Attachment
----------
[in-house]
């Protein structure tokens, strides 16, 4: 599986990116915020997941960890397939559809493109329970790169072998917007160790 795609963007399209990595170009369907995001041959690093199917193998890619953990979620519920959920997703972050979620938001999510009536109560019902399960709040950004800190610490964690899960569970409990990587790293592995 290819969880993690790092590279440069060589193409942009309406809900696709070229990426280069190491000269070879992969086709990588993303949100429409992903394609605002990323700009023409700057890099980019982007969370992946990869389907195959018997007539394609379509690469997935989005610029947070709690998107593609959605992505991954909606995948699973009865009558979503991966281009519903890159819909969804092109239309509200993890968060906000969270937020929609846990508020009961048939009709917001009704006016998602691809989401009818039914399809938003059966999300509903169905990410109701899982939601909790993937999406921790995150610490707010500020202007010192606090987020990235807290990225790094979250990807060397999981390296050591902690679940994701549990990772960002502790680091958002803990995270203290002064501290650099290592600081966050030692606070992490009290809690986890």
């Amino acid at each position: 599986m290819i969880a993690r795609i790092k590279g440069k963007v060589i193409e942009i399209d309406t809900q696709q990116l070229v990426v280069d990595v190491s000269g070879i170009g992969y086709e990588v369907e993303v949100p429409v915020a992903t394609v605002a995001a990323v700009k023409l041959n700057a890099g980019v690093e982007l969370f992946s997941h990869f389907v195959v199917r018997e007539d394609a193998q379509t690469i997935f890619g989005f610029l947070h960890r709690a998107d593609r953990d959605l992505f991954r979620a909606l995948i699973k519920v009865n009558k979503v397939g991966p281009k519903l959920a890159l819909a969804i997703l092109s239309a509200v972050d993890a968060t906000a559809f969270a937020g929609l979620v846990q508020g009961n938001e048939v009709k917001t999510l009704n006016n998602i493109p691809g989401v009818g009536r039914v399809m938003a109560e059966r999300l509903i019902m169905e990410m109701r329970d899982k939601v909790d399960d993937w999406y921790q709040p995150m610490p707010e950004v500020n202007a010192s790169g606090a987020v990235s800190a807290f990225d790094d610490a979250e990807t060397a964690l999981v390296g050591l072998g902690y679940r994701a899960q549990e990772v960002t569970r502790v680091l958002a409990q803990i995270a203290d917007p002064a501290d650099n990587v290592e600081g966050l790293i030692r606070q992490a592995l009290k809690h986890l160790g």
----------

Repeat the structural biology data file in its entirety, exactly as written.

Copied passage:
[in-house]
């Protein structure tokens, strides 16, 4: 599986990116915020997941960890397939559809493109329970790169072998917007160790 795609963007399209990595170009369907995001041959690093199917193998890619953990979620519920959920997703972050979620938001999510009536109560019902399960709040950004800190610490964690899960569970409990990587790293592995 290819969880993690790092590279440069060589193409942009309406809900696709070229990426280069190491000269070879992969086709990588993303949100429409992903394609605002990323700009023409700057890099980019982007969370992946990869389907195959018997007539394609379509690469997935989005610029947070709690998107593609959605992505991954909606995948699973009865009558979503991966281009519903890159819909969804092109239309509200993890968060906000969270937020929609846990508020009961048939009709917001009704006016998602691809989401009818039914399809938003059966999300509903169905990410109701899982939601909790993937999406921790995150610490707010500020202007010192606090987020990235807290990225790094979250990807060397999981390296050591902690679940994701549990990772960002502790680091958002803990995270203290002064501290650099290592600081966050030692606070992490009290809690986890």
């Amino acid at each position: 599986m290819i969880a993690r795609i790092k590279g440069k963007v060589i193409e942009i399209d309406t809900q696709q990116l070229v990426v280069d990595v190491s000269g070879i170009g992969y086709e990588v369907e993303v949100p429409v915020a992903t394609v605002a995001a990323v700009k023409l041959n700057a890099g980019v690093e982007l969370f992946s997941h990869f389907v195959v199917r018997e007539d394609a193998q379509t690469i997935f890619g989005f610029l947070h960890r709690a998107d593609r953990d959605l992505f991954r979620a909606l995948i699973k519920v009865n009558k979503v397939g991966p281009k519903l959920a890159l819909a969804i997703l092109s239309a509200v972050d993890a968060t906000a559809f969270a937020g929609l979620v846990q508020g009961n938001e048939v009709k917001t999510l009704n006016n998602i493109p691809g989401v009818g009536r039914v399809m938003a109560e059966r999300l509903i019902m169905e990410m109701r329970d899982k939601v909790d399960d993937w999406y921790q709040p995150m610490p707010e950004v500020n202007a010192s790169g606090a987020v990235s800190a807290f990225d790094d610490a979250e990807t060397a964690l999981v390296g050591l072998g902690y679940r994701a899960q549990e990772v960002t569970r502790v680091l958002a409990q803990i995270a203290d917007p002064a501290d650099n990587v290592e600081g966050l790293i030692r606070q992490a592995l009290k809690h986890l160790g």